26. Recycled glass is substituted for up to 95% of raw materials.
27. An estimated 80% of all glass containers recovered for recycling are re-melted in furnaces and used to manufacture of new glass containers.
28. Glass container manufacturers hope to achieve 50 percent recycled content in the manufacture of new glass bottles. This achievement would save enough energy to power 21,978 homes for one year and while removing over 181 tons of waste from landfills monthly.
29. Americans use 65 billion aluminum soda cans each year.
30. In only three months, enough aluminum cans are thrown out in the United States to rebuild all of our commercial air fleets.
31. Aluminum cans make up less than 1% of waste in the United States because they are the #1 recycled item.
32. There is no limit to the number of times you can recycle an aluminum can.
33. After recycling, an aluminum can is usually repurposed within 60 days.
34. Recycling just two aluminum cans save the same amount of energy it takes to power a PC for a single workday.
35. You can make 20 new cans from recycled material using the same amount of energy that it takes to make 1 brand new can.
36. While the United States celebrates the holidays, Americans produce an additional 5 million tons of waste (four million of the 5 million tons consisting of wrapping paper and shopping bags).
37. The majority of the 4 million tons of junk mail that Americans receive annually ends up in landfills.
38. The energy used to create and distribute junk mail in the US for one day could heat 250,000 homes.
39. On average, Americans use 650 pounds of paper a year. Each.
40. U.S. businesses use around 21 million tons of paper every year.
41. The United States throws out the amount of office paper it would take to build a 12-foot wall from Los Angeles to New York City (2,794 miles).
42. Americans make nearly 400 billion photocopies a year, which comes out to 750,000 copies every minute.
43. The average office worker in the United States goes through roughly 500 disposable cups annually.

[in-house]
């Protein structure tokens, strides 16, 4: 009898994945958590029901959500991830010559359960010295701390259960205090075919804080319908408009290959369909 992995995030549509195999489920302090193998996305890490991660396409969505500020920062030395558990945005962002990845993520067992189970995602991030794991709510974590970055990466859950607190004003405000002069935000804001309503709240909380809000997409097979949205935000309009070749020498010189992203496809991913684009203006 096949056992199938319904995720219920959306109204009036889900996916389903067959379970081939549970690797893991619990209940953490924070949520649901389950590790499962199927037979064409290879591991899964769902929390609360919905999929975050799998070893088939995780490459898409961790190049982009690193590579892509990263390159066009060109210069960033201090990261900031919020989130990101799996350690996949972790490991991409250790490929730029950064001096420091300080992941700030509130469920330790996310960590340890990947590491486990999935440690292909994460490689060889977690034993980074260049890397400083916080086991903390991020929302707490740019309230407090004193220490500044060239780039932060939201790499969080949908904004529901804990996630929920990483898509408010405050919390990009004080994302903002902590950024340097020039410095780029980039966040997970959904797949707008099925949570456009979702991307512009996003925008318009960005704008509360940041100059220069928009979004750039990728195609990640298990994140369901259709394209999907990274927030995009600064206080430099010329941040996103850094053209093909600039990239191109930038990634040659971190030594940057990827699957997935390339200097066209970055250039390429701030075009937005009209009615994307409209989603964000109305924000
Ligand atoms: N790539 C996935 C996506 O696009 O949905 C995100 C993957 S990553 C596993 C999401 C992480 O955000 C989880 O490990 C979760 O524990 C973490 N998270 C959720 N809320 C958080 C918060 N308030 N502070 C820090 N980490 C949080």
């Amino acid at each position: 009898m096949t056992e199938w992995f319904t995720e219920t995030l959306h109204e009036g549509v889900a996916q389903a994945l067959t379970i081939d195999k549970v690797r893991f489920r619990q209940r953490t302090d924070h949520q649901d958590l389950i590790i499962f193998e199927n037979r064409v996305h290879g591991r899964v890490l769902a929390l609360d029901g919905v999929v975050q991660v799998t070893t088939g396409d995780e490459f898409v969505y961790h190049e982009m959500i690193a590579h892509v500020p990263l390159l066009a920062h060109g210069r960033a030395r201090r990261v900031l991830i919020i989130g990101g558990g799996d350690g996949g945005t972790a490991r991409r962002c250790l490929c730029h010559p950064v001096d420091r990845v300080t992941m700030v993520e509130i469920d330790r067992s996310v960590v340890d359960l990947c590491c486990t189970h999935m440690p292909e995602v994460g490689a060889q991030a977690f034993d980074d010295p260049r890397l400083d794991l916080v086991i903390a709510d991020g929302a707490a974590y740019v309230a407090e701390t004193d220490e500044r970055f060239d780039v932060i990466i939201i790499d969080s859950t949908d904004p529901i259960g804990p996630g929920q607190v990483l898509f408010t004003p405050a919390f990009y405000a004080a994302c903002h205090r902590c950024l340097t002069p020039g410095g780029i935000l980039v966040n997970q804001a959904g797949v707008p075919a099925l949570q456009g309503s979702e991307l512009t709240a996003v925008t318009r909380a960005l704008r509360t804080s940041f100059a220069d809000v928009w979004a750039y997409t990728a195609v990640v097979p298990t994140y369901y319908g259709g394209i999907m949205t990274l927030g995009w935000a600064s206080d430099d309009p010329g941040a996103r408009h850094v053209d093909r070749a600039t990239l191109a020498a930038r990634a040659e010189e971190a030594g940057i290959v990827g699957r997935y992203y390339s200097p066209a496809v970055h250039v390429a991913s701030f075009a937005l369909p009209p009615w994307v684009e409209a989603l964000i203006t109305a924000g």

44. Making new paper from recycled materials uses less energy than producing paper from virgin tree products and leaves more trees to absorb excess carbon dioxide.
45. For every 1 ton of paper that’s produced, roughly 390 gallons of oil is used to make it.
46. 1 trillion pages of paper equal 8.5 million acres of trees. That is an area greater than the state of Maryland.
47. 2,000 pounds (or 1 ton) of recycled paper of helps to save over 350 gallons of oil, 17 trees, and a large portion of landfill space.
48. A single American consumes roughly two trees annually in paper products.
49. Of the 62 million newspapers printed daily in the United States, 44 million will be thrown away (roughly 500,000 trees).
50. If 1/10 of all discarded American newspapers were recycled annually, approximately 25 million trees would be saved.
I hope these landfill facts and recycling statistics made you think twice about your trash and consumption habits.
Recap - Recycle! Rethink your waste!
We’re all in this together, as friends, neighbors and community. If you need help just ask, if you see someone who needs help, ask if you can offer assistance!
Be good to one another and I’ll see you on the water!
~Vicki Patterson Stand Up To Trash Founder
a 501(c)(3) pending nonprofit